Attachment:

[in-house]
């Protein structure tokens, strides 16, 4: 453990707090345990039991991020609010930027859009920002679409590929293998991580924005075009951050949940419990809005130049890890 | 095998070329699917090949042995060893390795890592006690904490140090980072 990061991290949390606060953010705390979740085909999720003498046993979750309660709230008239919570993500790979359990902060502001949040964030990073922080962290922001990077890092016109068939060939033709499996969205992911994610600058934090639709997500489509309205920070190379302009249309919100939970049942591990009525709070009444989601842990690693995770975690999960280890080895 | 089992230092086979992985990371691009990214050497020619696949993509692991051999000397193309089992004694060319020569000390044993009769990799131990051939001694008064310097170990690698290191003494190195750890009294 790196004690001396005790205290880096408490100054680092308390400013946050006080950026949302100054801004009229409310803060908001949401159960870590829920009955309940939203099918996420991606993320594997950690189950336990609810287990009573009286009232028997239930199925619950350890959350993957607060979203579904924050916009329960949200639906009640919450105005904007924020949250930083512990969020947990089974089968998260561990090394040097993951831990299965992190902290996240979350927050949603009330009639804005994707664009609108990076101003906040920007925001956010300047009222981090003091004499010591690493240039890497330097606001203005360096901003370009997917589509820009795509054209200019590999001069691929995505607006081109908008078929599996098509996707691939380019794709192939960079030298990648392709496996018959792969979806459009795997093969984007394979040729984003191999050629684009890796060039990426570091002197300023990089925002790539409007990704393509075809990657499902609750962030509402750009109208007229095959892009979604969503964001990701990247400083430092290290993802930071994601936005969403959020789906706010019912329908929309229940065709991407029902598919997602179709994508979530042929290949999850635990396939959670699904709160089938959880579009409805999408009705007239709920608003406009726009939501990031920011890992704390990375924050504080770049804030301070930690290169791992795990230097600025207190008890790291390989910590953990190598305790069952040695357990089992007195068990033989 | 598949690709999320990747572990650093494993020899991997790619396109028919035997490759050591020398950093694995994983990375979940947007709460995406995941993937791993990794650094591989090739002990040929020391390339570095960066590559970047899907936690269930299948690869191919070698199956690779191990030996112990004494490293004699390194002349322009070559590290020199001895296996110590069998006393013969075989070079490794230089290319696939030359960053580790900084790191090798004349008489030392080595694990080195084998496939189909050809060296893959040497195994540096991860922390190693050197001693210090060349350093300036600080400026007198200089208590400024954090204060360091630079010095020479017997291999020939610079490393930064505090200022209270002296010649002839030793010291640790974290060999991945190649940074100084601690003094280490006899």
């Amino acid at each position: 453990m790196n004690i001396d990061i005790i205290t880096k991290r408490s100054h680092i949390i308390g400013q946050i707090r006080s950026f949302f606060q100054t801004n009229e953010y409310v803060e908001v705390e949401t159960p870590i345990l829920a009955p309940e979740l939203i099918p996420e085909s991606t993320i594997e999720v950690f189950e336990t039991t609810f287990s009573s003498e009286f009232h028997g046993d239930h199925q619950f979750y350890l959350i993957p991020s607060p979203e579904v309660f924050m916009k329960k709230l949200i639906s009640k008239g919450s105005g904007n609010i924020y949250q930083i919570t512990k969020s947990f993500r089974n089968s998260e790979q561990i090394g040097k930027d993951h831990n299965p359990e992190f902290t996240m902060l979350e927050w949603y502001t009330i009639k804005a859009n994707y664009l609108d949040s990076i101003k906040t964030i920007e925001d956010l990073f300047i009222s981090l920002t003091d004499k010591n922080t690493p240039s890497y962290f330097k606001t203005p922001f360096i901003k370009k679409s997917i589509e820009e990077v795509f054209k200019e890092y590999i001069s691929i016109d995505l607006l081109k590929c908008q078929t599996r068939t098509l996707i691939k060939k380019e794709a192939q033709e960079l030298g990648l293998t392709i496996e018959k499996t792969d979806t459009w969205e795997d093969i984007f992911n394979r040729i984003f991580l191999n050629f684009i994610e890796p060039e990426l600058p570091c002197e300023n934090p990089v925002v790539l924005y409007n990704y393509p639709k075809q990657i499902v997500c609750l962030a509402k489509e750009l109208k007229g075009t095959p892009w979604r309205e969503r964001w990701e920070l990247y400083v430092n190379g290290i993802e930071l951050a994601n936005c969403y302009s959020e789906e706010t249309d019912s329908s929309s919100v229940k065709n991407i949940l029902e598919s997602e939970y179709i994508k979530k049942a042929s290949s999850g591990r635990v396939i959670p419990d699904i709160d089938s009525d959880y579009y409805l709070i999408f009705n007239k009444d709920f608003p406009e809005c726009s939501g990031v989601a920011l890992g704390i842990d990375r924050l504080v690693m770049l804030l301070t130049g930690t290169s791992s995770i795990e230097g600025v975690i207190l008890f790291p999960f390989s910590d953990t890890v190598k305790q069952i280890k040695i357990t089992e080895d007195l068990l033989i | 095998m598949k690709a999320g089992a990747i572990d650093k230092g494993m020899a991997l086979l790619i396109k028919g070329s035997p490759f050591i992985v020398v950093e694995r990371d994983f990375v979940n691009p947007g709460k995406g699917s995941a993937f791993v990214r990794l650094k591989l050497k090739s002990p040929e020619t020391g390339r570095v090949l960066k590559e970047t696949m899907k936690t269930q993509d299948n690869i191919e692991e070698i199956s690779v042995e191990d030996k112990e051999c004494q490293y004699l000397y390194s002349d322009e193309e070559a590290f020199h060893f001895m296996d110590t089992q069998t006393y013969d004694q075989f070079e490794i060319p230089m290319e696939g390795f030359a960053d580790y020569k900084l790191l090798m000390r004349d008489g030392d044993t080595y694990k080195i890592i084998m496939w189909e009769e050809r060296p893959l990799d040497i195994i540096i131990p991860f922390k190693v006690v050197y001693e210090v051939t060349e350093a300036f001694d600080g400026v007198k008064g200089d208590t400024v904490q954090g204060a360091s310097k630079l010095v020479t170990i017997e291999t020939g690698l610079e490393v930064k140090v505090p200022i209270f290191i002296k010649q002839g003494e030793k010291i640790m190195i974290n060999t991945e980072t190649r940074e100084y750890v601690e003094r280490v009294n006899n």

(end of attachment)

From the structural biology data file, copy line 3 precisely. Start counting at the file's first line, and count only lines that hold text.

């Amino acid at each position: 453990m790196n004690i001396d990061i005790i205290t880096k991290r408490s100054h680092i949390i308390g400013q946050i707090r006080s950026f949302f606060q100054t801004n009229e953010y409310v803060e908001v705390e949401t159960p870590i345990l829920a009955p309940e979740l939203i099918p996420e085909s991606t993320i594997e999720v950690f189950e336990t039991t609810f287990s009573s003498e009286f009232h028997g046993d239930h199925q619950f979750y350890l959350i993957p991020s607060p979203e579904v309660f924050m916009k329960k709230l949200i639906s009640k008239g919450s105005g904007n609010i924020y949250q930083i919570t512990k969020s947990f993500r089974n089968s998260e790979q561990i090394g040097k930027d993951h831990n299965p359990e992190f902290t996240m902060l979350e927050w949603y502001t009330i009639k804005a859009n994707y664009l609108d949040s990076i101003k906040t964030i920007e925001d956010l990073f300047i009222s981090l920002t003091d004499k010591n922080t690493p240039s890497y962290f330097k606001t203005p922001f360096i901003k370009k679409s997917i589509e820009e990077v795509f054209k200019e890092y590999i001069s691929i016109d995505l607006l081109k590929c908008q078929t599996r068939t098509l996707i691939k060939k380019e794709a192939q033709e960079l030298g990648l293998t392709i496996e018959k499996t792969d979806t459009w969205e795997d093969i984007f992911n394979r040729i984003f991580l191999n050629f684009i994610e890796p060039e990426l600058p570091c002197e300023n934090p990089v925002v790539l924005y409007n990704y393509p639709k075809q990657i499902v997500c609750l962030a509402k489509e750009l109208k007229g075009t095959p892009w979604r309205e969503r964001w990701e920070l990247y400083v430092n190379g290290i993802e930071l951050a994601n936005c969403y302009s959020e789906e706010t249309d019912s329908s929309s919100v229940k065709n991407i949940l029902e598919s997602e939970y179709i994508k979530k049942a042929s290949s999850g591990r635990v396939i959670p419990d699904i709160d089938s009525d959880y579009y409805l709070i999408f009705n007239k009444d709920f608003p406009e809005c726009s939501g990031v989601a920011l890992g704390i842990d990375r924050l504080v690693m770049l804030l301070t130049g930690t290169s791992s995770i795990e230097g600025v975690i207190l008890f790291p999960f390989s910590d953990t890890v190598k305790q069952i280890k040695i357990t089992e080895d007195l068990l033989i | 095998m598949k690709a999320g089992a990747i572990d650093k230092g494993m020899a991997l086979l790619i396109k028919g070329s035997p490759f050591i992985v020398v950093e694995r990371d994983f990375v979940n691009p947007g709460k995406g699917s995941a993937f791993v990214r990794l650094k591989l050497k090739s002990p040929e020619t020391g390339r570095v090949l960066k590559e970047t696949m899907k936690t269930q993509d299948n690869i191919e692991e070698i199956s690779v042995e191990d030996k112990e051999c004494q490293y004699l000397y390194s002349d322009e193309e070559a590290f020199h060893f001895m296996d110590t089992q069998t006393y013969d004694q075989f070079e490794i060319p230089m290319e696939g390795f030359a960053d580790y020569k900084l790191l090798m000390r004349d008489g030392d044993t080595y694990k080195i890592i084998m496939w189909e009769e050809r060296p893959l990799d040497i195994i540096i131990p991860f922390k190693v006690v050197y001693e210090v051939t060349e350093a300036f001694d600080g400026v007198k008064g200089d208590t400024v904490q954090g204060a360091s310097k630079l010095v020479t170990i017997e291999t020939g690698l610079e490393v930064k140090v505090p200022i209270f290191i002296k010649q002839g003494e030793k010291i640790m190195i974290n060999t991945e980072t190649r940074e100084y750890v601690e003094r280490v009294n006899n």